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New Challenger Question


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#21 Chuck Kourouklis

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Posted 04 February 2013 - 12:27 PM

lol

 

Btw, the vinyl seats in the AMT kit might be worth trying out before passing final judgment. They're a stiff vinyl that'll take Tamiya TS paints and Duplicolor upholstery dyes with no trouble.

 

The ones that came in AMT's 2010 Camaro actually look more correct than the plastic ones in Revell's.



#22 Edsel-Dan

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Posted 04 February 2013 - 12:40 PM

Maybe if they were white r gray I would have, but since they are black. Trash they go!!

or I should say, went!!!



#23 oldscool

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Posted 04 February 2013 - 01:15 PM

Since we are on the subject of new Challenger kits, can the front fascia be installed before the chassis on the Revell kit?



#24 Ace-Garageguy

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Posted 04 February 2013 - 01:22 PM

Maybe if they were white r gray I would have, but since they are black. Trash they go!!

or I should say, went!!!

Man, don't ash-can parts !! There's somebody here who could use them, I'm sure.



#25 Rob Hall

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Posted 04 February 2013 - 01:57 PM

I would assume the black could be covered w/ a primer before painting...



#26 Chuck Kourouklis

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Posted 04 February 2013 - 02:29 PM

Yup, just precisely what I did.

 

'Course, I covered 'em right back in a dark color.  But they'll take Tamiya primer, and if you airbrush the Duplicolor dye, you can either basecoat with the white or count on other colors being opaque enough to cover the black.



#27 Ace-Garageguy

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Posted 04 February 2013 - 02:36 PM

Bodyshop supply stores also have a rattle-can gray flex-primer that MAY work on the seat material.

 

SMM-39133.jpg



#28 Edsel-Dan

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Posted 04 February 2013 - 06:50 PM

Got rid of the kit right after finding the Cheap unusable seats in it. 

Gave it away to get rid of it. I will wait to get a Revell version now. I

wanted the Promo versions in the different colors, but not anymore

How do you prevent the chemical reaction there??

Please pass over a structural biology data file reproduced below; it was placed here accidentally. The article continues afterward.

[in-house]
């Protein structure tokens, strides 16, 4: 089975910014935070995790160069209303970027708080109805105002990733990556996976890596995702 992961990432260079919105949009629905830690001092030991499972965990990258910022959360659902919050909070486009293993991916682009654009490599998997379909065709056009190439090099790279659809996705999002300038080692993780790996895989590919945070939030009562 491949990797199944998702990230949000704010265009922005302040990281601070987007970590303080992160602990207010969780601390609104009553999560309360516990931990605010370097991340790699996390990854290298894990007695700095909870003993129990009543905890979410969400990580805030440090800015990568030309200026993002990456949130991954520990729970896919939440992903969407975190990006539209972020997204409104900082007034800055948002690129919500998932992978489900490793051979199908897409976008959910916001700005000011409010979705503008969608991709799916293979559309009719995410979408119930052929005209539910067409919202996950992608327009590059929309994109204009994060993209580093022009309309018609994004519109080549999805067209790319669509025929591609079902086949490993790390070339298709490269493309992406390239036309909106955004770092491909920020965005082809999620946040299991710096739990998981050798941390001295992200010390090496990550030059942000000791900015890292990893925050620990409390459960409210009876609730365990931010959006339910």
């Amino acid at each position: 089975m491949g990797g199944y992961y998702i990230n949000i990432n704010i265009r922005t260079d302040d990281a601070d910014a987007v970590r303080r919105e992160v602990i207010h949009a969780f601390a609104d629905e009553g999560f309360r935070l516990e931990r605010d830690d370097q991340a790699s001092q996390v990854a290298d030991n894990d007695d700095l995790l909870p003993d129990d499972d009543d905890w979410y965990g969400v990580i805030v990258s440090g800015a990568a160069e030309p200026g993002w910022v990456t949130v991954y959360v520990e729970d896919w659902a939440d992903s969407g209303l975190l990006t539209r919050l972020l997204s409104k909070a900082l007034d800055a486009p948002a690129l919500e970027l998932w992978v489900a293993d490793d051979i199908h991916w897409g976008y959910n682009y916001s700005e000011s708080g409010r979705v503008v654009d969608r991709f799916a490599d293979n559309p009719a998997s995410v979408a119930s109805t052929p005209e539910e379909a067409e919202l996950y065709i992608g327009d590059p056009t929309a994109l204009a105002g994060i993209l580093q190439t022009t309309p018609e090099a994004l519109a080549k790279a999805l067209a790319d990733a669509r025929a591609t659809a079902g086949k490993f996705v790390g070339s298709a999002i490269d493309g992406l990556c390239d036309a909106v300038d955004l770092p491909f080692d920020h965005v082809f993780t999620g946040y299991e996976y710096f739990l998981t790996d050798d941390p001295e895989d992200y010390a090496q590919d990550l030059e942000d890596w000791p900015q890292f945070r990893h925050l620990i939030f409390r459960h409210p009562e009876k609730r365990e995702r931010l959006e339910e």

I wrap rims with foil before mounting the tire to block it Can't do that with the seat.

 

or have they Finally found rubber/vinyl & Styrene compounds that do not react over time now??



#29 Chuck Most

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Posted 04 February 2013 - 11:24 PM

So much for the concept of 'scale models'. :blink:

Seems to happen all the time with engines, anyway. Check the Red Ram Hemi from the 2002-era Ala Kart against the same engine in the original Ala Kart kit or the '29 Model A roadster and you'll see an obvious difference in size- the newer engine is a bit underscale, while the original is just a teensy bit overscale from what I've seen. Every Chrysler 392 varies somewhat in size, even among kits of the same scale by the same manufacturer. I guess that since the engine is mostly hidden away in the engine compartment when the model is built, the manufacturers might be willing to fudge the numbers a little bit more than they would on more visible parts of the model. Not sure if that's true or not, but seems logical and it works for me. B)



#30 Chuck Most

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Posted 04 February 2013 - 11:27 PM

or have they Finally found rubber/vinyl & Styrene compounds that do not react over time now??

I've used liquid superglue- run a steady bead all the way around the bottom of the seats. That should not only keep the seats firmly in place, but act as a barrier between the styrene and vinyl. I don't know if they've reformulated the vinyl so it won't burn the plastic parts, but I haven't personally seen a kit made after the late '80's with vinyl burns on any of the plastic parts, so I'm guessing something was changed somewhere down the line.



#31 Ace-Garageguy

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Posted 05 February 2013 - 04:11 AM

............Check the Red Ram Hemi from the 2002-era Ala Kart against the same engine in the original Ala Kart kit or the '29 Model A roadster and you'll see an obvious difference in size- the newer engine is a bit underscale, while the original is just a teensy bit overscale from what I've seen.....

Yes Chuck, and I'm one of the ones who drove some of the last nails in the coffin on the debate as to whether the later-release AMT Ala Kart Red Ram was correct or not, by doing the unthinkably radical thing of actually MEASURING a real one and dividing by 25, then posting the results several years ago on other forums.

 

I've since brought up the noticeable underscale smallblock Ford engines in the Revell Buttera T and its derivatives.

 

Then there's the fact that NONE of the '34 Fords on the market have the correct scale-length hoods; some are several scale inches off, and it makes a difference in the first impression of the car (to me especially I guess, as I deal with the 1:1s regularly and have a sense of what they're supposed to look like, proportion-wise). Other examples abound ad nauseam.

 

Minor scale discrepencies don't bother me, but when engines or hoods are SEVERAL INCHES incorrect in scale, there's really something wrong. Like I've said before, I wish I could get paid for turning out results that were so inaccurate. I'm certainly not perfect by any means, but several scale inches discrepancy? Come on.


Edited by Ace-Garageguy, 05 February 2013 - 04:15 AM.